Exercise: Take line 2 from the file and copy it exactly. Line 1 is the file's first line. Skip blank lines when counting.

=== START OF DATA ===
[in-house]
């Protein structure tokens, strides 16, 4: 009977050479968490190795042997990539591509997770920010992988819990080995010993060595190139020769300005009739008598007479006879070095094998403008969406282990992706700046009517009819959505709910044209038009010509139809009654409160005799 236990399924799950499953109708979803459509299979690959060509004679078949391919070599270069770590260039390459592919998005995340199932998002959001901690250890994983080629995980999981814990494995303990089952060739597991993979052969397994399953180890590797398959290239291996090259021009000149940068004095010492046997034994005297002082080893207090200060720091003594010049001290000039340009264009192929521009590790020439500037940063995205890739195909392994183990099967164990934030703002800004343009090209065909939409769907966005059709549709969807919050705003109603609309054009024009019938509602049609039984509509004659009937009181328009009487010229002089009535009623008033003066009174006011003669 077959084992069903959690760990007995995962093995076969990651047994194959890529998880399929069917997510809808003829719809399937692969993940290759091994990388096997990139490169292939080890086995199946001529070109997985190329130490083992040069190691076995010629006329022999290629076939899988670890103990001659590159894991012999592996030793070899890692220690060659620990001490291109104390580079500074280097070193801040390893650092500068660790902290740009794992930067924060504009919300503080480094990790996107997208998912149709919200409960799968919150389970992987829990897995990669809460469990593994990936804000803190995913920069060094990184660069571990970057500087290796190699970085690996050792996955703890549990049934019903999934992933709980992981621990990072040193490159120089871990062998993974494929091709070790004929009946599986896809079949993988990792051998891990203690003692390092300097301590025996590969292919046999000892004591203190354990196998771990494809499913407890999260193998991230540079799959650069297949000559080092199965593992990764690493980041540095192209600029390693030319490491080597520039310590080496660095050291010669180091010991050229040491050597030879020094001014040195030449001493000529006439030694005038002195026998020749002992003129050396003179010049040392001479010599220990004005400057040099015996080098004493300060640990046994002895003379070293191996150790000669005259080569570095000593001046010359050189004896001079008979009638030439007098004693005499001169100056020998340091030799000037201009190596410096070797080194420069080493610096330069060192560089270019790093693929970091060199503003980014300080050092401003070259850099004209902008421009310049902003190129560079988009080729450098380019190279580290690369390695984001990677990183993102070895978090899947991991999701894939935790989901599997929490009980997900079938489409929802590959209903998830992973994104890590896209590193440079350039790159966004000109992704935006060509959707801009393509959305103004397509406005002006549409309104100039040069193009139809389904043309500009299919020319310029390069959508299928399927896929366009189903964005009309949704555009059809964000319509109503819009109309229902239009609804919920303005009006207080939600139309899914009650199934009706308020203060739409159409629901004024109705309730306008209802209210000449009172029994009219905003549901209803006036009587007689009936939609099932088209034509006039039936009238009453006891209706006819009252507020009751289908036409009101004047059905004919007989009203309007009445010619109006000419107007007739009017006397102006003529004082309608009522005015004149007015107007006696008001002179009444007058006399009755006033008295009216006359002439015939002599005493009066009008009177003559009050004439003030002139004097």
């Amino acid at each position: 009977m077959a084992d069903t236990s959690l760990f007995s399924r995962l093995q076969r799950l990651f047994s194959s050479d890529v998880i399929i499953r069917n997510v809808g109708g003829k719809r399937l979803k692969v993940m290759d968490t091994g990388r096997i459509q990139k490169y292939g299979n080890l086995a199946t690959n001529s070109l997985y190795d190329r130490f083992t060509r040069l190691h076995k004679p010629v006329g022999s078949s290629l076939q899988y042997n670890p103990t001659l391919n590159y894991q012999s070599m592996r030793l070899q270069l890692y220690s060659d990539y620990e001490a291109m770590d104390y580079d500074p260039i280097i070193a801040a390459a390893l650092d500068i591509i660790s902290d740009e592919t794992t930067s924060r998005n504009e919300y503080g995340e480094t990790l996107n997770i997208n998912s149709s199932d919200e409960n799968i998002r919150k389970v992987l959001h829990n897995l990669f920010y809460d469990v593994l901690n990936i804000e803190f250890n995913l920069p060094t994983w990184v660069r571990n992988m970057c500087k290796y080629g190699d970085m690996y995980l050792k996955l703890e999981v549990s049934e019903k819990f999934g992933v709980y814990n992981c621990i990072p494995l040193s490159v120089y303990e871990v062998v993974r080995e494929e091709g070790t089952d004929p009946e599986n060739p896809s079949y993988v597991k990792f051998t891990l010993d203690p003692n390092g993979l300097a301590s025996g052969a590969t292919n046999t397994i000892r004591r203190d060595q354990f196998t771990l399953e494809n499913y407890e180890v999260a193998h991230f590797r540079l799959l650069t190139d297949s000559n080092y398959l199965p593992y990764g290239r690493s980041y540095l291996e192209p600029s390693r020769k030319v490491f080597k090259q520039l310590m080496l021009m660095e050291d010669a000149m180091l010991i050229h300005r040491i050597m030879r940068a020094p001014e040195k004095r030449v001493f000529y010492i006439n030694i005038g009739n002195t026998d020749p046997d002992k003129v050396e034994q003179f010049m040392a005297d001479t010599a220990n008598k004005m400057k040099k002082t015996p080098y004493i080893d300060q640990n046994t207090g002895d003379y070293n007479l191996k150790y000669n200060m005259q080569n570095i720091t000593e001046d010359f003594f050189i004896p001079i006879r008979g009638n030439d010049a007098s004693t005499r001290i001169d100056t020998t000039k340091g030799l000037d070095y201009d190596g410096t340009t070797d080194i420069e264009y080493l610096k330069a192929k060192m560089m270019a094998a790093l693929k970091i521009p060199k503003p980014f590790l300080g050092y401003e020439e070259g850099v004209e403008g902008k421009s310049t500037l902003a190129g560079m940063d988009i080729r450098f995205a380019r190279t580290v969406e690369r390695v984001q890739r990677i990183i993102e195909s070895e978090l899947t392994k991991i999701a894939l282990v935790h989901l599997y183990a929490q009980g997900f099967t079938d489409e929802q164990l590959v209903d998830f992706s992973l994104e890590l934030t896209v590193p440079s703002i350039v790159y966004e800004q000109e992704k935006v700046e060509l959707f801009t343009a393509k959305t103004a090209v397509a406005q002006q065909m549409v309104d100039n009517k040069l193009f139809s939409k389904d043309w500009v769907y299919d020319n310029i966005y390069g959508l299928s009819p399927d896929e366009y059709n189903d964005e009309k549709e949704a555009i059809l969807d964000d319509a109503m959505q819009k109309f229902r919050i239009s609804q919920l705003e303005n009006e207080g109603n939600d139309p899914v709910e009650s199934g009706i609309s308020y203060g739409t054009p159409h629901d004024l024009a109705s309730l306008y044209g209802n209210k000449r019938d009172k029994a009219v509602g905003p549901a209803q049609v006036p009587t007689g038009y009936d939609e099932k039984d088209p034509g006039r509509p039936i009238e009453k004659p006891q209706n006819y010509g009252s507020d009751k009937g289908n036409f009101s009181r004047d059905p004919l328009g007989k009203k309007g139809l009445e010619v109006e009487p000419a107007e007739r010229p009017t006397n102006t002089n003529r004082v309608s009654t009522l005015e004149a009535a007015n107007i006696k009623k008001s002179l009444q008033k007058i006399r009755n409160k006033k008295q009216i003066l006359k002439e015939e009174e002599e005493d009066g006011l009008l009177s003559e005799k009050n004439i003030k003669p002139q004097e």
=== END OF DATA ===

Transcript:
């Protein structure tokens, strides 16, 4: 009977050479968490190795042997990539591509997770920010992988819990080995010993060595190139020769300005009739008598007479006879070095094998403008969406282990992706700046009517009819959505709910044209038009010509139809009654409160005799 236990399924799950499953109708979803459509299979690959060509004679078949391919070599270069770590260039390459592919998005995340199932998002959001901690250890994983080629995980999981814990494995303990089952060739597991993979052969397994399953180890590797398959290239291996090259021009000149940068004095010492046997034994005297002082080893207090200060720091003594010049001290000039340009264009192929521009590790020439500037940063995205890739195909392994183990099967164990934030703002800004343009090209065909939409769907966005059709549709969807919050705003109603609309054009024009019938509602049609039984509509004659009937009181328009009487010229002089009535009623008033003066009174006011003669 077959084992069903959690760990007995995962093995076969990651047994194959890529998880399929069917997510809808003829719809399937692969993940290759091994990388096997990139490169292939080890086995199946001529070109997985190329130490083992040069190691076995010629006329022999290629076939899988670890103990001659590159894991012999592996030793070899890692220690060659620990001490291109104390580079500074280097070193801040390893650092500068660790902290740009794992930067924060504009919300503080480094990790996107997208998912149709919200409960799968919150389970992987829990897995990669809460469990593994990936804000803190995913920069060094990184660069571990970057500087290796190699970085690996050792996955703890549990049934019903999934992933709980992981621990990072040193490159120089871990062998993974494929091709070790004929009946599986896809079949993988990792051998891990203690003692390092300097301590025996590969292919046999000892004591203190354990196998771990494809499913407890999260193998991230540079799959650069297949000559080092199965593992990764690493980041540095192209600029390693030319490491080597520039310590080496660095050291010669180091010991050229040491050597030879020094001014040195030449001493000529006439030694005038002195026998020749002992003129050396003179010049040392001479010599220990004005400057040099015996080098004493300060640990046994002895003379070293191996150790000669005259080569570095000593001046010359050189004896001079008979009638030439007098004693005499001169100056020998340091030799000037201009190596410096070797080194420069080493610096330069060192560089270019790093693929970091060199503003980014300080050092401003070259850099004209902008421009310049902003190129560079988009080729450098380019190279580290690369390695984001990677990183993102070895978090899947991991999701894939935790989901599997929490009980997900079938489409929802590959209903998830992973994104890590896209590193440079350039790159966004000109992704935006060509959707801009393509959305103004397509406005002006549409309104100039040069193009139809389904043309500009299919020319310029390069959508299928399927896929366009189903964005009309949704555009059809964000319509109503819009109309229902239009609804919920303005009006207080939600139309899914009650199934009706308020203060739409159409629901004024109705309730306008209802209210000449009172029994009219905003549901209803006036009587007689009936939609099932088209034509006039039936009238009453006891209706006819009252507020009751289908036409009101004047059905004919007989009203309007009445010619109006000419107007007739009017006397102006003529004082309608009522005015004149007015107007006696008001002179009444007058006399009755006033008295009216006359002439015939002599005493009066009008009177003559009050004439003030002139004097």